The amount of interest generated by traders in the iPath S&P 500 VIX Short Term Futures (VXX) is thought-provoking because of the two types of investors who are drawn to them.
The buyers are either people using it to insure their portfolio against a large market loss, since the VXX would increase a lot, or those taking the other side of the insured's trade, said Jim Haile, a vice president of product management at E-Trade, a New York-based brokerage company.
Trading the amount of volatility in the market has emerged to become a popular option for many investors. Since investors cannot trade VIX because it is merely a calculated number on the perceived amount of volatility, they deploy their money into VXX, which was traded more than any S&P 500 stock on Sept. 13 for the first time.
"You can trade ETNs (exchange-traded notes) such as VXX, which is a long position in a 30-day contract of VIX futures," he said. "Investors buying VXX are hoping that volatility will go up, which many view as a plausible scenario given the uncertainty that typically arises heading into a presidential election."
Investors are utilizing ETNs like VXX as a strategy to help insure their portfolios from large movements in the market. When the market declines, the VXX will rise. The other investors are willing to take the other position because "they like that there is a natural long-term downward bias to VXX since VXX is priced on futures, which ultimately must converge to the VIX spot price by the contract expiration," Haile said. "Since the VXX decays like an option, investors are wise to use VXX only for short-term strategies."
Use as a Short-Term Strategy
Investors must recognize that the VXX is not a "buy and hold" product and the best strategy in using it is for short-term protection against big downside moves in the market, said Ron McCoy, a portfolio manager on Covestor, the Boston-based online investing company, and chief investment officer at Freedom Capital Advisors in Winter Garden, Fla.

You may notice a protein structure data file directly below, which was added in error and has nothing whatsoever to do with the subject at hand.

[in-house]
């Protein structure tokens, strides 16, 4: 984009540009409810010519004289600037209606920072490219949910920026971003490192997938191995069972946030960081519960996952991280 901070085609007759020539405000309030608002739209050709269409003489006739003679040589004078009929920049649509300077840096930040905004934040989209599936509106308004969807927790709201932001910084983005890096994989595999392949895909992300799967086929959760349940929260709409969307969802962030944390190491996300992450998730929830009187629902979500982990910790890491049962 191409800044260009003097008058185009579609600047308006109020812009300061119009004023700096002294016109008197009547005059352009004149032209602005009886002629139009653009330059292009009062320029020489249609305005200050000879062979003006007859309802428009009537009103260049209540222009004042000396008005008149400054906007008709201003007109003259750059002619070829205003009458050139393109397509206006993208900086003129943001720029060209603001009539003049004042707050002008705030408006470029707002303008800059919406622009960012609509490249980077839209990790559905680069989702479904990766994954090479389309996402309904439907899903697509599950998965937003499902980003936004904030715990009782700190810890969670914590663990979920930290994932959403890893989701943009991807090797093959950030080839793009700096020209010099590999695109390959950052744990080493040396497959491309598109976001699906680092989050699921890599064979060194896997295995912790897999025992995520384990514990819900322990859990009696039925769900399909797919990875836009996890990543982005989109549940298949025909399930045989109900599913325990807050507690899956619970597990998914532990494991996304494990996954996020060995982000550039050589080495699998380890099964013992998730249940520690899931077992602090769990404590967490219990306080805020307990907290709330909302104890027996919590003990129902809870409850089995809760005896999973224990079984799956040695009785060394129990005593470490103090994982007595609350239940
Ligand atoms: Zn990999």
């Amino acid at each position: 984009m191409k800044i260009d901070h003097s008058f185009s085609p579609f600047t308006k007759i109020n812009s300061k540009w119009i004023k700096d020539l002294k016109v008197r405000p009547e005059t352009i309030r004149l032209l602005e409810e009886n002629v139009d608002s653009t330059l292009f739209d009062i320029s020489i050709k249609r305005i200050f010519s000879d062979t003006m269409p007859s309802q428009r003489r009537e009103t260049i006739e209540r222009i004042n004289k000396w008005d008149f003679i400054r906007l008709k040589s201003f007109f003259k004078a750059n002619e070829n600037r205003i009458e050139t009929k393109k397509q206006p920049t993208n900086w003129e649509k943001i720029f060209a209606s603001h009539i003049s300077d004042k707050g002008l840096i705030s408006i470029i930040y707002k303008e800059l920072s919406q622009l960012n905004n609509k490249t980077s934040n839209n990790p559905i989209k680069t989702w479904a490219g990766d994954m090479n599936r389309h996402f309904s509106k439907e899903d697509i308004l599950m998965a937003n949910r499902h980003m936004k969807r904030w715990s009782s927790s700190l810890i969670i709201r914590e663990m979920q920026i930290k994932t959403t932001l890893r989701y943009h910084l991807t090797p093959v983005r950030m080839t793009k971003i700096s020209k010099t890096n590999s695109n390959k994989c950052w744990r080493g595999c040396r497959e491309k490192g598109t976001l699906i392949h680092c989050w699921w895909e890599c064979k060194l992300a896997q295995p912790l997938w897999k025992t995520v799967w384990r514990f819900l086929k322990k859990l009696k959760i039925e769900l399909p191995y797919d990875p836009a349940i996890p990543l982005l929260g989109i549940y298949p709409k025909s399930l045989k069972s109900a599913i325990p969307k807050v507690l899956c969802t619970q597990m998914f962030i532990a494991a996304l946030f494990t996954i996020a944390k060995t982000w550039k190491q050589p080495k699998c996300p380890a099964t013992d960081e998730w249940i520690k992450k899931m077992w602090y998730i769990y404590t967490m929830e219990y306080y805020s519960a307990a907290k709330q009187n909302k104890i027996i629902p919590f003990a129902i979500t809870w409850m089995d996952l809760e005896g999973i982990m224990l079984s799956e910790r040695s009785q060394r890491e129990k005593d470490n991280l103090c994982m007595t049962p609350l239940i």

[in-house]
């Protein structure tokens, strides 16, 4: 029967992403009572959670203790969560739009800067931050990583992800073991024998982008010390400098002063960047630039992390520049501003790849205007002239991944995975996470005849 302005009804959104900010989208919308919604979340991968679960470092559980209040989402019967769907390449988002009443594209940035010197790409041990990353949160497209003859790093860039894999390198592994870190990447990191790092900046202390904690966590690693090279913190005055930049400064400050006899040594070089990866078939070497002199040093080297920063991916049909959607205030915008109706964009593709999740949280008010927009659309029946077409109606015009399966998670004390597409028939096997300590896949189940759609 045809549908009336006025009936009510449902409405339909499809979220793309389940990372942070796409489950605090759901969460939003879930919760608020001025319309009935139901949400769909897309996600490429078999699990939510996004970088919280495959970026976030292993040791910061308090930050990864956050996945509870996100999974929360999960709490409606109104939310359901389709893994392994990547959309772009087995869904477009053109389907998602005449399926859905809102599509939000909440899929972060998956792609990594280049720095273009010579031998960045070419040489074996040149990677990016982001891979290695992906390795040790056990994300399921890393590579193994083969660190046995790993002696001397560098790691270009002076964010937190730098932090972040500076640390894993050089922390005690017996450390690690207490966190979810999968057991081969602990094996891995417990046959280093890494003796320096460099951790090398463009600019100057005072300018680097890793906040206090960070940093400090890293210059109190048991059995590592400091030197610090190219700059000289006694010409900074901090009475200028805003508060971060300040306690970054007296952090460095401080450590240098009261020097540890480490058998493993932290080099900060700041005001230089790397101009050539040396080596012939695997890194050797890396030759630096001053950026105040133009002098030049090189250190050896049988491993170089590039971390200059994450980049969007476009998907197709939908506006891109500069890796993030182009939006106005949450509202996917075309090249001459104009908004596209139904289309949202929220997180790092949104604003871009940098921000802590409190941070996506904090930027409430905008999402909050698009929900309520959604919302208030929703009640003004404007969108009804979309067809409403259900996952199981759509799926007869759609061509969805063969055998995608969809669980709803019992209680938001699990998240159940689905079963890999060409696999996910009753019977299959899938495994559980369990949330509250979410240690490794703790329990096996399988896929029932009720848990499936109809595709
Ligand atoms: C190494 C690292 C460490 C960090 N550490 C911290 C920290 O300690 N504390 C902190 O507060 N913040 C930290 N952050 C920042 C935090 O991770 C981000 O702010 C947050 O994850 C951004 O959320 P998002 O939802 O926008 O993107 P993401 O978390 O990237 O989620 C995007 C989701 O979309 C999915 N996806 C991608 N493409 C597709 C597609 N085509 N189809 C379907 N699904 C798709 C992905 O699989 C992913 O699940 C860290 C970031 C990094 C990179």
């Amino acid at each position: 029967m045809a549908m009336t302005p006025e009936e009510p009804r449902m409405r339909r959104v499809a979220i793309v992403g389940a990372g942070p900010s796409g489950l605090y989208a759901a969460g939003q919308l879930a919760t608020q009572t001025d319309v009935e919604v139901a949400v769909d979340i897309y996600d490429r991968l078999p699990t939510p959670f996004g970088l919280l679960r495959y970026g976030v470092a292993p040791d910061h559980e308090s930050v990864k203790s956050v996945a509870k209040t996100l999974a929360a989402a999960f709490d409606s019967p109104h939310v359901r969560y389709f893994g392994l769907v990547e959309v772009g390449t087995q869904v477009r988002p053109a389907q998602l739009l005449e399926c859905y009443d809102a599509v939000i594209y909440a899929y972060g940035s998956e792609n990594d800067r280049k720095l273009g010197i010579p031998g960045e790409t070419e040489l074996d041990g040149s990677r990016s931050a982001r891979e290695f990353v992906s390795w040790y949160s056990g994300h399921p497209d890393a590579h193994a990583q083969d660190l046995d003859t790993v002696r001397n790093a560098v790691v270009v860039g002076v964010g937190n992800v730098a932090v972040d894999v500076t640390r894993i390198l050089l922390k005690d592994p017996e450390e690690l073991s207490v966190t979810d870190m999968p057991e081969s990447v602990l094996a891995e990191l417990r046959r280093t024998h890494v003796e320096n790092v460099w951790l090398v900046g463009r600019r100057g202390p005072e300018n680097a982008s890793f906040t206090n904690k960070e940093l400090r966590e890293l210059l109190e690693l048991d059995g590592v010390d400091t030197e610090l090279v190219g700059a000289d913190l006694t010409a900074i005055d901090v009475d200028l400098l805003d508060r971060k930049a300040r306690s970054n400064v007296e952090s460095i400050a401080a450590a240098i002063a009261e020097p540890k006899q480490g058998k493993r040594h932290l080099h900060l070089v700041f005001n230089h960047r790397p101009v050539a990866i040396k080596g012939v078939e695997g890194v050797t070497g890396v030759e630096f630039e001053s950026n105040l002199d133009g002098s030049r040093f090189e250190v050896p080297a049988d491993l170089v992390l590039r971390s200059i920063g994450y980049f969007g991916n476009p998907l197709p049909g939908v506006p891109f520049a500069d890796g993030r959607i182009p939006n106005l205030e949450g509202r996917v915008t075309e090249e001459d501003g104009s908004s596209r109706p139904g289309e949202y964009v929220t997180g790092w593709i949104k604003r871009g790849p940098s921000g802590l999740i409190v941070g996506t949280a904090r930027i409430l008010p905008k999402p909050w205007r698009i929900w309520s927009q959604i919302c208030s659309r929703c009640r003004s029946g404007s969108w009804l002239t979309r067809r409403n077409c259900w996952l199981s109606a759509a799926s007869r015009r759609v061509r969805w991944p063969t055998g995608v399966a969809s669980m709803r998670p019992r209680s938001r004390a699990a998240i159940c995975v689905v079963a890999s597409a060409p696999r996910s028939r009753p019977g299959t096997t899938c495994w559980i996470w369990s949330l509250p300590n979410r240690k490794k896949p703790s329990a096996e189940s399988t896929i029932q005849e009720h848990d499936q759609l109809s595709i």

"We emphasize the word short-term, so think in terms of days and not months," he said.
While the popularity of volatility ETNs has grown exponentially, it can be problematic if too many people are in on the same trade, Haile said. "We are seeing this now with many people shorting VXX, that if an event were to trigger downside movement, VIX futures would spike and VXX would, too. All those with short positions will have to buy back their short positions, causing the futures and VXX to go up even more."
Using the VXX to "hedge" your portfolio is unlikely to be the best solution, said McCoy.
"Since the volatility is so low, people can purchase put protection cheaply and therefore have more direct insurance against a negative move in the markets," he said. "Puts can also better target the particular stocks or ETFs that the individual owns."